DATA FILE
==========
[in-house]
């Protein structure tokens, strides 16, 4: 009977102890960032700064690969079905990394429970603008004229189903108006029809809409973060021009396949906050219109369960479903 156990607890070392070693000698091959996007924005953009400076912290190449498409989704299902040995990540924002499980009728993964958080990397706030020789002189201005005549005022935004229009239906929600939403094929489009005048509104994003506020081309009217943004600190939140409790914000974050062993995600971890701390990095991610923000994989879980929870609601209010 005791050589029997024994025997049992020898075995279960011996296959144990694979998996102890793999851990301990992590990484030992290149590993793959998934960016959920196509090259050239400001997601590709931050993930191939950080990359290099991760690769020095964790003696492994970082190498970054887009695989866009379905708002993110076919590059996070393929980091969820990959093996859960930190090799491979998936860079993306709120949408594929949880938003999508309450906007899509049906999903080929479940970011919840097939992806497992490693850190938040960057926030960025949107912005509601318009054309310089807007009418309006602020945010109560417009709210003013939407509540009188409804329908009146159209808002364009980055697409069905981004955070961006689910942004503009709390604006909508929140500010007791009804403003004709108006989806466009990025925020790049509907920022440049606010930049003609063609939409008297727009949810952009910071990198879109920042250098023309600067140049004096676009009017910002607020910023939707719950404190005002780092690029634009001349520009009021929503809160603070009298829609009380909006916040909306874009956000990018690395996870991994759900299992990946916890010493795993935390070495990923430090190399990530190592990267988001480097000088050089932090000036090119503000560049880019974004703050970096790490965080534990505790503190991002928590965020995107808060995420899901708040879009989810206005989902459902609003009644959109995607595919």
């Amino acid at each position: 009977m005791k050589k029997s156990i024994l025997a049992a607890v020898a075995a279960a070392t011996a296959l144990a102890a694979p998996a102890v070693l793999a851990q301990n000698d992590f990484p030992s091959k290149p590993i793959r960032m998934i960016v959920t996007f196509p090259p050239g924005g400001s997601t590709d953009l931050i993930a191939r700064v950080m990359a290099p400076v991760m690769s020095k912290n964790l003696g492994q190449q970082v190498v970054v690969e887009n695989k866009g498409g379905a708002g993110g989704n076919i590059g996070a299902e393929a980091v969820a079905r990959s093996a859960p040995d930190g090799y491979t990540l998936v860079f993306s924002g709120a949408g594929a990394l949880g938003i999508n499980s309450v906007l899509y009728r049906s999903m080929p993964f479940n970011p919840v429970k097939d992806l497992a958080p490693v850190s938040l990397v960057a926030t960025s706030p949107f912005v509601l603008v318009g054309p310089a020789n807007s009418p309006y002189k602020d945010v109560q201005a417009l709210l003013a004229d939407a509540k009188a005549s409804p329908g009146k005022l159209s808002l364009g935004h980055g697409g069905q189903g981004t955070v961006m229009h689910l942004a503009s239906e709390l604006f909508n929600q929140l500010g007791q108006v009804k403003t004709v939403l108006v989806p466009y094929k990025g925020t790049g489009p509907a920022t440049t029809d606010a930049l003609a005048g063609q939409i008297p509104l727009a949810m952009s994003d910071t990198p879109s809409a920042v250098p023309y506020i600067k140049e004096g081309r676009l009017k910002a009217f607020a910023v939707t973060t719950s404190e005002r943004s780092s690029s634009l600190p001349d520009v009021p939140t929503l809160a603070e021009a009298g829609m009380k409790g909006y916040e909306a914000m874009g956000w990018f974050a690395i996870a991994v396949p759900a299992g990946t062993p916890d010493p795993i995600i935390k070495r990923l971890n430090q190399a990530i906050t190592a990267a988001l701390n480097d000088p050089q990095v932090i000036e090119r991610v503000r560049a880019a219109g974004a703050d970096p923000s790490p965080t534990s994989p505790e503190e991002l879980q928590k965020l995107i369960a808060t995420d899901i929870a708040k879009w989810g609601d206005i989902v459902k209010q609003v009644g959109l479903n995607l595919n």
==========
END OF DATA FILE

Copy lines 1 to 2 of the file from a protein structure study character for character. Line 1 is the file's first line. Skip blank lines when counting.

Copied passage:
[in-house]
């Protein structure tokens, strides 16, 4: 009977102890960032700064690969079905990394429970603008004229189903108006029809809409973060021009396949906050219109369960479903 156990607890070392070693000698091959996007924005953009400076912290190449498409989704299902040995990540924002499980009728993964958080990397706030020789002189201005005549005022935004229009239906929600939403094929489009005048509104994003506020081309009217943004600190939140409790914000974050062993995600971890701390990095991610923000994989879980929870609601209010 005791050589029997024994025997049992020898075995279960011996296959144990694979998996102890793999851990301990992590990484030992290149590993793959998934960016959920196509090259050239400001997601590709931050993930191939950080990359290099991760690769020095964790003696492994970082190498970054887009695989866009379905708002993110076919590059996070393929980091969820990959093996859960930190090799491979998936860079993306709120949408594929949880938003999508309450906007899509049906999903080929479940970011919840097939992806497992490693850190938040960057926030960025949107912005509601318009054309310089807007009418309006602020945010109560417009709210003013939407509540009188409804329908009146159209808002364009980055697409069905981004955070961006689910942004503009709390604006909508929140500010007791009804403003004709108006989806466009990025925020790049509907920022440049606010930049003609063609939409008297727009949810952009910071990198879109920042250098023309600067140049004096676009009017910002607020910023939707719950404190005002780092690029634009001349520009009021929503809160603070009298829609009380909006916040909306874009956000990018690395996870991994759900299992990946916890010493795993935390070495990923430090190399990530190592990267988001480097000088050089932090000036090119503000560049880019974004703050970096790490965080534990505790503190991002928590965020995107808060995420899901708040879009989810206005989902459902609003009644959109995607595919």